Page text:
# [Numpy-discussion] Behavior of nan{max, min} and nanarg{max, min} for all-nan slices.

Benjamin Root ben.root at ou.edu
Wed Oct 2 13:13:20 EDT 2013

```On Wed, Oct 2, 2013 at 1:05 PM, Charles R Harris
<charlesr.harris at gmail.com>wrote:

>
>
>
> On Wed, Oct 2, 2013 at 10:56 AM, <josef.pktd at gmail.com> wrote:
>
>> On Wed, Oct 2, 2013 at 12:37 PM, Stéfan van der Walt <stefan at sun.ac.za>
>> wrote:
>> > On 2 Oct 2013 18:04, "Charles R Harris" <charlesr.harris at gmail.com>
>> wrote:
>> >>
>> >> The question is what to do when all-nan slices are encountered in the
>> >> nan{max,min} and nanarg{max, min} functions. Currently in 1.8.0, the
>> first
>> >> returns nan and raises a warning, the second returns intp.min and
>> raises a
>> >> warning. It is proposed that the nanarg{max, min} functions, and
>> possibly
>> >> the nan{max, min} also, raise an error instead.
>> >
>> > I agree with Nathan; this sounds like more reasonable behaviour to me.
>>
>> If I understand what you are proposing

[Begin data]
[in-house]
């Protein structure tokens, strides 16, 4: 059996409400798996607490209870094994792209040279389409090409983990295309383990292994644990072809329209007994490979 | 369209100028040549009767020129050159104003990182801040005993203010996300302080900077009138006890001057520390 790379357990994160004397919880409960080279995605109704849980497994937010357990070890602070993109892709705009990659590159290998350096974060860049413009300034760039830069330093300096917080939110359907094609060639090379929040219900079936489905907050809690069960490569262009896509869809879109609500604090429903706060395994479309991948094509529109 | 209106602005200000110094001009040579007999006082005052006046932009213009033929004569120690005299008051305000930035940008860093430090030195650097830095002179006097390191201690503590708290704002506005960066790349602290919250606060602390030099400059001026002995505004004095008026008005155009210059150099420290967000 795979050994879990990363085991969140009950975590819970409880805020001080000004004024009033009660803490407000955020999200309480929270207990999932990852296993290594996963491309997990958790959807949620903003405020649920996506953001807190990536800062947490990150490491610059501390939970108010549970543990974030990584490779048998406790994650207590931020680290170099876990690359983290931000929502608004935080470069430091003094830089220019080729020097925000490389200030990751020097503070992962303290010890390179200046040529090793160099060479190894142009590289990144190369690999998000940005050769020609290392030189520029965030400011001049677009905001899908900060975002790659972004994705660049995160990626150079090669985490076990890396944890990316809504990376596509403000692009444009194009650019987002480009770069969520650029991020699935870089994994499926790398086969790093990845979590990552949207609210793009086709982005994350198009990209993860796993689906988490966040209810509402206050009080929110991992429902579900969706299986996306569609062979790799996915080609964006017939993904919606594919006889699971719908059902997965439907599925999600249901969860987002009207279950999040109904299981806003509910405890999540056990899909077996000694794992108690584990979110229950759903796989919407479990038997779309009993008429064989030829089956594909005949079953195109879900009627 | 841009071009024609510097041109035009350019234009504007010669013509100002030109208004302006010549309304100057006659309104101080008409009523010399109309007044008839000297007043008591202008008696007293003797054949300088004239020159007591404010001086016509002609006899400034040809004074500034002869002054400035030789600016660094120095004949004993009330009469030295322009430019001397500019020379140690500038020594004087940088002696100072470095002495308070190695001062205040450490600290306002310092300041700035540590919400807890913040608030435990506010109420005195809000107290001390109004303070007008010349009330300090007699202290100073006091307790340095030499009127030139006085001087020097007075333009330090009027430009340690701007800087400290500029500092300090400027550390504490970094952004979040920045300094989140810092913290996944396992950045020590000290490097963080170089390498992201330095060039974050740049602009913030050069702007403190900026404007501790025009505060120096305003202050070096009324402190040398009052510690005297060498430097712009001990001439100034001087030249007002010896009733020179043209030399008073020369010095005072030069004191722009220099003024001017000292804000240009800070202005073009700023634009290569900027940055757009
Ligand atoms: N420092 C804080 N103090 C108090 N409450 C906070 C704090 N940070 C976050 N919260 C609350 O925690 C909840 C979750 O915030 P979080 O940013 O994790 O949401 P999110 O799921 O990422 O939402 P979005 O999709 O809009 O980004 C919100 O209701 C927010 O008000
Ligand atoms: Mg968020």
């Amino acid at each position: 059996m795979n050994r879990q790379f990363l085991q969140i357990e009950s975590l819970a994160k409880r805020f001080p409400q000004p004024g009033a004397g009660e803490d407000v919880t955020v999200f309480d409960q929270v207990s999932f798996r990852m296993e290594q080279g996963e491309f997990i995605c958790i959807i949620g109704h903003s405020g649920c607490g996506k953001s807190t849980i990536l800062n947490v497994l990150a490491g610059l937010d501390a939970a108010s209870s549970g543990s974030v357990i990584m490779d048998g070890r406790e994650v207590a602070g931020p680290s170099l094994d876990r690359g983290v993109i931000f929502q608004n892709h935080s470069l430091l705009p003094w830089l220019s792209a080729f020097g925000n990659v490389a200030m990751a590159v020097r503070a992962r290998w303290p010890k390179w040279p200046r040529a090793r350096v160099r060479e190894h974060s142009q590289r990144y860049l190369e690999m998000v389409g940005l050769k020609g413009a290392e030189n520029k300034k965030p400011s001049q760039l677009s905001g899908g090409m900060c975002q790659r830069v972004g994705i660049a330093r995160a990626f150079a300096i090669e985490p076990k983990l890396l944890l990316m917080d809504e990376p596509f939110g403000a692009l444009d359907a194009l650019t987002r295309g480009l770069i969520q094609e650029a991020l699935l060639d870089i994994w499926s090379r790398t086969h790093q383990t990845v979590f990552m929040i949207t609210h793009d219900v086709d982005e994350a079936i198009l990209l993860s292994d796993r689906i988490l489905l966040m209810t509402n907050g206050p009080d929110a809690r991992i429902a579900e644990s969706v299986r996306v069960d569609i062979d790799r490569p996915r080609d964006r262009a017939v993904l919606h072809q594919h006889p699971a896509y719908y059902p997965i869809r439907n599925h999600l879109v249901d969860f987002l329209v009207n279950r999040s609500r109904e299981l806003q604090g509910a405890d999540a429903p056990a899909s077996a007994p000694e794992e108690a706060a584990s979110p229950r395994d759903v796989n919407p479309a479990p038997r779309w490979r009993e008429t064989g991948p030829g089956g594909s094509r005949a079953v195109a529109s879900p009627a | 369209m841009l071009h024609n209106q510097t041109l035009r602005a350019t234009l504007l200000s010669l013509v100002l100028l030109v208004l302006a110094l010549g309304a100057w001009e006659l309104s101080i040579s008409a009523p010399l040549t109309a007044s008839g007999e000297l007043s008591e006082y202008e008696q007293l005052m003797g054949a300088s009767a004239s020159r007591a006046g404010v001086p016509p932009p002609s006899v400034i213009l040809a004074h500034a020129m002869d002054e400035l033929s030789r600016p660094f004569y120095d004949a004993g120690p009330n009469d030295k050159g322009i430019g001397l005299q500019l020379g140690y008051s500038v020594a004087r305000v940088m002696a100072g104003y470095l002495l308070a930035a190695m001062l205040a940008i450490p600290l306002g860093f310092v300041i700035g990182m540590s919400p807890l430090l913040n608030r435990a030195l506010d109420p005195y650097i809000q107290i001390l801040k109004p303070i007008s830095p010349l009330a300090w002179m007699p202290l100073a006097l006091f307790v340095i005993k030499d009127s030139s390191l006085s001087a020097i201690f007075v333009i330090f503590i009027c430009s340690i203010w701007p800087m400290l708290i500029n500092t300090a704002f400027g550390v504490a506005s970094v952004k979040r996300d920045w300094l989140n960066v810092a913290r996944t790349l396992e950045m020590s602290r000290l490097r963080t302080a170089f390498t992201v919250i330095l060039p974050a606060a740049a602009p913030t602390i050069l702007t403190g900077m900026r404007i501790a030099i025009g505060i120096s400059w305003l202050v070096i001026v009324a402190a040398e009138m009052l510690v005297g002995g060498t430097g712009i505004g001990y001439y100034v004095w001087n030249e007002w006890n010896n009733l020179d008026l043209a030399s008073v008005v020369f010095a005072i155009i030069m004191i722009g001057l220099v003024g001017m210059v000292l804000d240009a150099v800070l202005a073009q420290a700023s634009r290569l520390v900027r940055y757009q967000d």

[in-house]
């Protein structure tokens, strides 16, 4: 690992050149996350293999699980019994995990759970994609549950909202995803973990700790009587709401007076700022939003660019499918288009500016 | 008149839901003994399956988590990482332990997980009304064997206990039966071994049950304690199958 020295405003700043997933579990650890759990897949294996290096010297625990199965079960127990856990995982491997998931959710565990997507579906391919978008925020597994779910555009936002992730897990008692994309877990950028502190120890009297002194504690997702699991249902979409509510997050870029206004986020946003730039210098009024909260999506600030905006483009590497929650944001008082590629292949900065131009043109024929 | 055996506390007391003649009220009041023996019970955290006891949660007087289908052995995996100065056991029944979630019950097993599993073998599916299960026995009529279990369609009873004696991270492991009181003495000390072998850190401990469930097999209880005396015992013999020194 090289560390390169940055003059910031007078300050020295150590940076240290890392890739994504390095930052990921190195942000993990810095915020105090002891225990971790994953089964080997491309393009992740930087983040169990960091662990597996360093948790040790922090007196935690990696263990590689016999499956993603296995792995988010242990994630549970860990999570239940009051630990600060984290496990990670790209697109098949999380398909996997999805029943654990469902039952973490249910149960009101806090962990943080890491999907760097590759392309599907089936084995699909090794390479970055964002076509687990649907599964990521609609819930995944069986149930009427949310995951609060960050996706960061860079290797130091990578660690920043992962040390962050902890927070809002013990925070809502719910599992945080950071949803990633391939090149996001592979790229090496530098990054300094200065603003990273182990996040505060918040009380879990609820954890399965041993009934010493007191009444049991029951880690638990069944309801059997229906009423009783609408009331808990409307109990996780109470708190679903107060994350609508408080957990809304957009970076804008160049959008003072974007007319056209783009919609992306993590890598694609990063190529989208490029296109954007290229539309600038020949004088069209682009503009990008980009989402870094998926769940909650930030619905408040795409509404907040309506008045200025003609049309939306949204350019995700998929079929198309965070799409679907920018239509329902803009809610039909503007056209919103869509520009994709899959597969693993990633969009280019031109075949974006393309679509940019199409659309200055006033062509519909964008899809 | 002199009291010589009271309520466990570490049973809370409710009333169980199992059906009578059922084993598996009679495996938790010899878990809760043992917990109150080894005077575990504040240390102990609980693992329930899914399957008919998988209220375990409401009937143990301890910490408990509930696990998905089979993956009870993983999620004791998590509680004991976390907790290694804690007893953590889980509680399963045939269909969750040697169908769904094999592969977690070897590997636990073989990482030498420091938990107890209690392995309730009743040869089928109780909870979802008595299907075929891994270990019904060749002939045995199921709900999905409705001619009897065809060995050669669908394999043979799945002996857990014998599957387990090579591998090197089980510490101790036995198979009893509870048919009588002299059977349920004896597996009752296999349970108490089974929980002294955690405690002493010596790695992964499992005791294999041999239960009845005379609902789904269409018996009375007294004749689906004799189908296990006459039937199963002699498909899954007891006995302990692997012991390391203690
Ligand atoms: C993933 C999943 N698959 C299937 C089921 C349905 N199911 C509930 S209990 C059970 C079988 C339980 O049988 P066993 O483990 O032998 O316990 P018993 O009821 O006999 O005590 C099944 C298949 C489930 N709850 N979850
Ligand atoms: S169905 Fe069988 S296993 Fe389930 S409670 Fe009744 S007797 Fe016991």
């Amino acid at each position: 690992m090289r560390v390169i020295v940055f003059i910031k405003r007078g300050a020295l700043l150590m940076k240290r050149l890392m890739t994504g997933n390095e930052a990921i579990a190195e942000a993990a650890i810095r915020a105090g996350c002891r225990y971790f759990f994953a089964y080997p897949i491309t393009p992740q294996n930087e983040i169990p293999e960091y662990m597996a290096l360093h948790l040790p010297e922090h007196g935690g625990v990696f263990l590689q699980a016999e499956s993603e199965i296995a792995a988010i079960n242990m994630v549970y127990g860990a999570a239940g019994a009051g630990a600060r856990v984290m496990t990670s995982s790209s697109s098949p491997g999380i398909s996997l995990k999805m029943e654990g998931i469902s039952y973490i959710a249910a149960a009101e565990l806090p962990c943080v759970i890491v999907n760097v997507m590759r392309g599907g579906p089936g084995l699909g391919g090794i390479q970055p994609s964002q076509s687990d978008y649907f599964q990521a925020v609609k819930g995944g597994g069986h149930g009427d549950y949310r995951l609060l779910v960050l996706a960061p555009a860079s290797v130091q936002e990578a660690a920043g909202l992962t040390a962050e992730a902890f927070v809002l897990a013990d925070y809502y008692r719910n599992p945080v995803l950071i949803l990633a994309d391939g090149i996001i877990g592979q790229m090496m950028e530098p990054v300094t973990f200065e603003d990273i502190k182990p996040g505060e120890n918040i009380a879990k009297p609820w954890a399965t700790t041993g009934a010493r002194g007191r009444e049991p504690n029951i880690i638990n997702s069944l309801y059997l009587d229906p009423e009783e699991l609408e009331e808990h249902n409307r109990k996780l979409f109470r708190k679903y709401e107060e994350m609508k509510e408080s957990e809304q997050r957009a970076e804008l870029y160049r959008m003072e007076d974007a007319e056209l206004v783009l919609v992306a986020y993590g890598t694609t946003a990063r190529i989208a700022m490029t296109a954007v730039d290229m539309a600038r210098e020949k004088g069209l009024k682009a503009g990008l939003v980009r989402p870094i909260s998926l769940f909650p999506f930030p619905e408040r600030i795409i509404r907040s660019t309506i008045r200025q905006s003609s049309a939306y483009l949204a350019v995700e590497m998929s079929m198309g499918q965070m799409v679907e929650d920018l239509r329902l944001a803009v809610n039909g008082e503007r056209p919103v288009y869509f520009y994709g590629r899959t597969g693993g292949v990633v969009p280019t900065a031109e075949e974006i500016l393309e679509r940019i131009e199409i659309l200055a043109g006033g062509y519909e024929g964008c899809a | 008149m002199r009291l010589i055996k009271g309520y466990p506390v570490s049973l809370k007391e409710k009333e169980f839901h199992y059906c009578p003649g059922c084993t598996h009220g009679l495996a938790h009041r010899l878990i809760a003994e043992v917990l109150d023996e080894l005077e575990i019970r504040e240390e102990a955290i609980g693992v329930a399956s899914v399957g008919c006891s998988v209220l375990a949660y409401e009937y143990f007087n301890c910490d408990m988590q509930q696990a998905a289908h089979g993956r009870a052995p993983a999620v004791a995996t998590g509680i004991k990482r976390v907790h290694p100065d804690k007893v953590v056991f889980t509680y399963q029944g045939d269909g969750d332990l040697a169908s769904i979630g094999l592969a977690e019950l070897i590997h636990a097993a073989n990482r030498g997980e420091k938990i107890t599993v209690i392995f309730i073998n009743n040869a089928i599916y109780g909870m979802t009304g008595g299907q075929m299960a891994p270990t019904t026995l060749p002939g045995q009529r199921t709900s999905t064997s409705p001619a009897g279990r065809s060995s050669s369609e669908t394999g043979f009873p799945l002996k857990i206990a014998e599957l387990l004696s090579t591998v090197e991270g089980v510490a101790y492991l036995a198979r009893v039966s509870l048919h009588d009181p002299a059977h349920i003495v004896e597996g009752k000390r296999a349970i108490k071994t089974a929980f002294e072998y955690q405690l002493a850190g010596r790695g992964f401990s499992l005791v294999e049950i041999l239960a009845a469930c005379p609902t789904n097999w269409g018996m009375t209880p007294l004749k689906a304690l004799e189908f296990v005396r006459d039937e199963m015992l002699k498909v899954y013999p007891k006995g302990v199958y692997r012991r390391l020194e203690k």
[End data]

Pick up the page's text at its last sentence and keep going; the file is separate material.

>>
>> -1 on raising an error with nan{max, min},
>>
>> an empty array is empty in all columns
>> an array with nans, might be empty in only some columns.
>>
>> as far as I understand, nan{max, min} only make sense with arrays that
>> can hold a nan, so we can return nans.
>>
>
> That was my original thought.
>
>
>>
>> If a user calls with ints or bool, then there are either no nans or
>> the array is empty, and I don't care.
>>
>> ---
>> aside
>> with nanarg{max, min} I would just return 0 in an all nan column,
>> since the max or min is nan, and one is at zero.
>> (but I'm not arguing)
>>
>>
> That is an interesting proposal. I like it.
>
> Chuck
>
>
>
And it is logically consistent, I think.  a[nanargmax(a)] == nanmax(a)
(ignoring the silly detail that you can't do an equality on nans).

Ben Root
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